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Adding Features To Our Older Style 2007 Control Panel

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Ron Dittmer

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  • Ron and Irene
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    • My 2007 2350 Phoenix Cruiser
  • OwnPC: Yes
  • NewUsed: New
  • PurchDate: June 2007
  • Model: 2350 Ford
  • ModelYear: 2007
  • Slide: No
  • IntColor: Cherry Green&Gray
  • ExtColor: Full Body Gray
  • Location: Illinois
Adding Features To Our Older Style 2007 Control Panel
« on: October 19, 2015, 07:09:11 am »
Hi All,

On our 2007 2350 with a new pair of 6V batteries, I was inspired to add a volt meter to better monitor them.  The simplest way would have been to plug a nice little round one LIKE THIS into the 12V outlet located inside the cabinet to the right of the main TV.  But I wanted something "In My Face" and the control panel in the stove hood seemed the ideal location.  I removed the panel following the instructions on a sticker located under the hood.  Doing anything different would have broken something.  On the back side of the blank space were knock-outs for features.  So I did a little Ebay shopping and found something to utilize those knock-outs.

Here is my control panel before.  Note the large blank space available to the right.


Here is the back side.  Note the knock-outs for switches and a display.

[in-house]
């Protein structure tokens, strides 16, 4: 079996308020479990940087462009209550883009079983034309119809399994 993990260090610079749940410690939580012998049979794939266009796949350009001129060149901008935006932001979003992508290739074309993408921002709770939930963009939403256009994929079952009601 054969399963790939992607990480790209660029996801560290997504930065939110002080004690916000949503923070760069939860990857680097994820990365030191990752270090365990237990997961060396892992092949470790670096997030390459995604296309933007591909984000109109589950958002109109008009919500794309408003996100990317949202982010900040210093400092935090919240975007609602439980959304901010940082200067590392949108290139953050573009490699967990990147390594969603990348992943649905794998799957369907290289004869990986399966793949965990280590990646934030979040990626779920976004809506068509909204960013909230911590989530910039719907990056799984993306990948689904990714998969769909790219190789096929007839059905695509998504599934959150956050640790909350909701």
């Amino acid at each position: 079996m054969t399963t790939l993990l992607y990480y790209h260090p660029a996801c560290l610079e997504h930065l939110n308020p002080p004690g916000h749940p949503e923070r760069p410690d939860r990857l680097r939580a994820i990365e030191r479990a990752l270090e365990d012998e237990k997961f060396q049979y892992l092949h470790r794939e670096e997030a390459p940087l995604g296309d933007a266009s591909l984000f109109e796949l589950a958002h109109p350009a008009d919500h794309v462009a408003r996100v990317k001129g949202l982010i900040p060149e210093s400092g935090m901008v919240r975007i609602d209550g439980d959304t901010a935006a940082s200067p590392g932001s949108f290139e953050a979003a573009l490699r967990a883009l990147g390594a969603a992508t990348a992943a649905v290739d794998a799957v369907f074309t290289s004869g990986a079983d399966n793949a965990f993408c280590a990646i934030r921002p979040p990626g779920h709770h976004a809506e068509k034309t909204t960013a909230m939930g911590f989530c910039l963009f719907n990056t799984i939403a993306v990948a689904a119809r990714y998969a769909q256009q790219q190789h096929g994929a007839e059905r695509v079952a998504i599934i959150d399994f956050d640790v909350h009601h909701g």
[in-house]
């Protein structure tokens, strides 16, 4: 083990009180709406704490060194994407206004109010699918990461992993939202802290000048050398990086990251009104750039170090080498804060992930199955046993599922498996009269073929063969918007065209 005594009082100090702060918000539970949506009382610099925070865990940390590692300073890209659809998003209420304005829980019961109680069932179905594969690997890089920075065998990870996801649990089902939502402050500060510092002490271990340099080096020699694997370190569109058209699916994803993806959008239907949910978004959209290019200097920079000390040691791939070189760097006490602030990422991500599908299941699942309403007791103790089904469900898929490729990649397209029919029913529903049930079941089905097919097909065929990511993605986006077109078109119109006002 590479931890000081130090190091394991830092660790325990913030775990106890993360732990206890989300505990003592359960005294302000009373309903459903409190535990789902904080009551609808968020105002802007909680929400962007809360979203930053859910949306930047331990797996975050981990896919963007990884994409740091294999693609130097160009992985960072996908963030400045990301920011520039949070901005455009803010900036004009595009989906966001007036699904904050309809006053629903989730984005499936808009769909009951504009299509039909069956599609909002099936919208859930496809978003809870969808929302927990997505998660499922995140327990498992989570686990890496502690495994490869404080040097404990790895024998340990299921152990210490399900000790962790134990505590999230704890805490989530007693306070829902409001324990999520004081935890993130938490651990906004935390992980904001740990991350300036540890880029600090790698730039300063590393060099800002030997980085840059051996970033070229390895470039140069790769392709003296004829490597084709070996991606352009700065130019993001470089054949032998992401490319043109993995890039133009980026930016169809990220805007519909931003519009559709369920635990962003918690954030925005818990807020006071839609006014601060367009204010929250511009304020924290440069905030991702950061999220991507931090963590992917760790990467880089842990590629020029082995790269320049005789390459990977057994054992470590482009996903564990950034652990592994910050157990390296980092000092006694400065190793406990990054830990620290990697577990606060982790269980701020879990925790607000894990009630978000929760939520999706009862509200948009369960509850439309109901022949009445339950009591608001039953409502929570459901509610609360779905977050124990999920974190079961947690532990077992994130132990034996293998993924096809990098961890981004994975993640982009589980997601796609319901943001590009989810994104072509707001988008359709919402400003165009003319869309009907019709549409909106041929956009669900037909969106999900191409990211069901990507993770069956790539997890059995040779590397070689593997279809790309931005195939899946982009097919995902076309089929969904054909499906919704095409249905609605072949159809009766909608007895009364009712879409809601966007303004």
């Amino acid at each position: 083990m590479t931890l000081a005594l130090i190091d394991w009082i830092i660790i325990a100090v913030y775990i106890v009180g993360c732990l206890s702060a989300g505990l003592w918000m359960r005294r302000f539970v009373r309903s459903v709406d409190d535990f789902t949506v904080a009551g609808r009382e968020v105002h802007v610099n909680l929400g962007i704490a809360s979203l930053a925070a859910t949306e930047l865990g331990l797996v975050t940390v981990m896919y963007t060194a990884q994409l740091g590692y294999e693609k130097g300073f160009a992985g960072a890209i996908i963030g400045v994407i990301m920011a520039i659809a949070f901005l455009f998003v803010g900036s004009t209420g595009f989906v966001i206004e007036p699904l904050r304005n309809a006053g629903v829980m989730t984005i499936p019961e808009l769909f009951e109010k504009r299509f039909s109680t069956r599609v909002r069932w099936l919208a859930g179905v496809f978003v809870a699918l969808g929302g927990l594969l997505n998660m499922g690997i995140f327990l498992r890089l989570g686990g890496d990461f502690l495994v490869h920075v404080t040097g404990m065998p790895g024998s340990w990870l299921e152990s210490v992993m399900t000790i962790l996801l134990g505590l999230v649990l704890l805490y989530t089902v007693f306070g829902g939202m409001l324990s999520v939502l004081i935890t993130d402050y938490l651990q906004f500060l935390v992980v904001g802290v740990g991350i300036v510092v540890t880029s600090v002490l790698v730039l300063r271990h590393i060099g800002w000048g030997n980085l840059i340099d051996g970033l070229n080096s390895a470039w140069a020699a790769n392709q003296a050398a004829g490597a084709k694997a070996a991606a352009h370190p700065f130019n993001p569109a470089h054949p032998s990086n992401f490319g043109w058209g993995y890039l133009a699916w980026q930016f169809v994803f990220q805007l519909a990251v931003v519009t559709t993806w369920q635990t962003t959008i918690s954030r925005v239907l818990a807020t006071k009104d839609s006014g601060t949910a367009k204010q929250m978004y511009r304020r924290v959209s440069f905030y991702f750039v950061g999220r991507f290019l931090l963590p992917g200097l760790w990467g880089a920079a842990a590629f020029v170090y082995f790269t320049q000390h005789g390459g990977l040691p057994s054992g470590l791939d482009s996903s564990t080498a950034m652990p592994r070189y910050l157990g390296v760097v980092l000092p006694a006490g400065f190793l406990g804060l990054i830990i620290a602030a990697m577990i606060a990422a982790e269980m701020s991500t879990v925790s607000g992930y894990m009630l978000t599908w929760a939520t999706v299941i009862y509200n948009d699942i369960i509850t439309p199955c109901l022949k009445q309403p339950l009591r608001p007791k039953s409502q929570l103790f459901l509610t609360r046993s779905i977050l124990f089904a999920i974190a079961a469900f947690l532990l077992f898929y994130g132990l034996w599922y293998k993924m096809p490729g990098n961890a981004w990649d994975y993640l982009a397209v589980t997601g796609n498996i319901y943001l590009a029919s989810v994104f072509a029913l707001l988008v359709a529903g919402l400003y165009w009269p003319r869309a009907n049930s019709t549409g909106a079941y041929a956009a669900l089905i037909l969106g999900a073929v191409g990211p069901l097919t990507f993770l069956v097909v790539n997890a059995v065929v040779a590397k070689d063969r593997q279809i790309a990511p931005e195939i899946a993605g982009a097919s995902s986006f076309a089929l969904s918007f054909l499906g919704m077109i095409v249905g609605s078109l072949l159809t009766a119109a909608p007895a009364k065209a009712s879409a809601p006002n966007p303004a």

THIS is what I installed.  It has a 3-function display.
- Voltage to two decimal places
- 12 hour clock that can display the seconds (backup battery retains the time)
- Thermometer in Degrees F
It comes with a 2-switch micro-switch panel to operate the display, but I bought separate spring-back switches on Ebay HERE to match the others which fit right into the available positions.


Here is the finished product










I was surprised how quick and easy the project went.  I had to be careful when cutting for the display because it was a little smaller than the knock-out provided.  The switches were easy, just cut to the plastic frame structure size.  One thing caught me off-guard.  I assumed the primary control panel wires had red as power and black as ground, but that was not the case.  When tapping into power and ground, first ohm out which is which...don't go by the color.  Doing so the first time would have saved me an hour's time of re-work.

I also bought one of those little round plug-in volt meters and it is quite nice.  I will be plugging it into my dash board cigarette lighter to monitor the chassis battery.  It will be interesting to watch the voltage changes when the alternator gets switched over to charge the house batteries.

If you like the idea of having a volt meter to monitor your batteries, the simple plug-in one located to the right of the main TV will do the job just as well as the fancy one I installed.  Just keep a close eye on it.  As I understand it, the general rule monitoring voltage is when it reads 12.1V with all things turned off, you better get your batteries charged right away or they will soon get damaged.  Fully charged batteries are around 12.7V with all things turned off.  I will learn how to interpret the voltage readings by the end of our next trip.
« Last Edit: January 01, 2016, 11:15:14 am by ron.dittmer »
Ron (& Irene) Dittmer